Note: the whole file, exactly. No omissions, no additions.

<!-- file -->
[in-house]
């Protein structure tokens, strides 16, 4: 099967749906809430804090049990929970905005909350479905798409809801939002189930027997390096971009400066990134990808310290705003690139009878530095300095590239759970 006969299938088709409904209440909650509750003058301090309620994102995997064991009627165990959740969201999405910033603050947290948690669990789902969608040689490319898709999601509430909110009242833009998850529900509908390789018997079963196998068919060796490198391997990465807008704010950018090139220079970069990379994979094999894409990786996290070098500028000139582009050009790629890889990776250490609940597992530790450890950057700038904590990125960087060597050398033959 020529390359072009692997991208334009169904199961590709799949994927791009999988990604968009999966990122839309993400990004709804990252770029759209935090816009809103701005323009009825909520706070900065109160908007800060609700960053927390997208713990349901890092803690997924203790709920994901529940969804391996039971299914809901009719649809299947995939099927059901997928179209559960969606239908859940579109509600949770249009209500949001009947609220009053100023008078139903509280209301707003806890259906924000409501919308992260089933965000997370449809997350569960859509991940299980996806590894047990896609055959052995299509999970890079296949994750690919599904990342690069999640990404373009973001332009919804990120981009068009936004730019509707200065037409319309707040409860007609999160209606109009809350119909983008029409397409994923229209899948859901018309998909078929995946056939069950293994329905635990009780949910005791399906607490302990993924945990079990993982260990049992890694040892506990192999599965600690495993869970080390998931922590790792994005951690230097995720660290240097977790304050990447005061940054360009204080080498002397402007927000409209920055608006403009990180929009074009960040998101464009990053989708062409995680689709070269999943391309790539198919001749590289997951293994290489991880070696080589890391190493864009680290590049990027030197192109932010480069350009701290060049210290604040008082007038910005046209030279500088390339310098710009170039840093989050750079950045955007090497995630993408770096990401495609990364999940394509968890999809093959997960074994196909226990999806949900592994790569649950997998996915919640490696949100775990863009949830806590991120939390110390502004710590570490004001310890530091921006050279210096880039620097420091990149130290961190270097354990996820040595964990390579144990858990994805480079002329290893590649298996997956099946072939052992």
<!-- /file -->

[in-house]
């Protein structure tokens, strides 16, 4: 099967749906809430804090049990929970905005909350479905798409809801939002189930027997390096971009400066990134990808310290705003690139009878530095300095590239759970 006969299938088709409904209440909650509750003058301090309620994102995997064991009627165990959740969201999405910033603050947290948690669990789902969608040689490319898709999601509430909110009242833009998850529900509908390789018997079963196998068919060796490198391997990465807008704010950018090139220079970069990379994979094999894409990786996290070098500028000139582009050009790629890889990776250490609940597992530790450890950057700038904590990125960087060597050398033959 020529390359072009692997991208334009169904199961590709799949994927791009999988990604968009999966990122839309993400990004709804990252770029759209935090816009809103701005323009009825909520706070900065109160908007800060609700960053927390997208713990349901890092803690997924203790709920994901529940969804391996039971299914809901009719649809299947995939099927059901997928179209559960969606239908859940579109509600949770249009209500949001009947609220009053100023008078139903509280209301707003806890259906924000409501919308992260089933965000997370449809997350569960859509991940299980996806590894047990896609055959052995299509999970890079296949994750690919599904990342690069999640990404373009973001332009919804990120981009068009936004730019509707200065037409319309707040409860007609999160209606109009809350119909983008029409397409994923229209899948859901018309998909078929995946056939069950293994329905635990009780949910005791399906607490302990993924945990079990993982260990049992890694040892506990192999599965600690495993869970080390998931922590790792994005951690230097995720660290240097977790304050990447005061940054360009204080080498002397402007927000409209920055608006403009990180929009074009960040998101464009990053989708062409995680689709070269999943391309790539198919001749590289997951293994290489991880070696080589890391190493864009680290590049990027030197192109932010480069350009701290060049210290604040008082007038910005046209030279500088390339310098710009170039840093989050750079950045955007090497995630993408770096990401495609990364999940394509968890999809093959997960074994196909226990999806949900592994790569649950997998996915919640490696949100775990863009949830806590991120939390110390502004710590570490004001310890530091921006050279210096880039620097420091990149130290961190270097354990996820040595964990390579144990858990994805480079002329290893590649298996997956099946072939052992």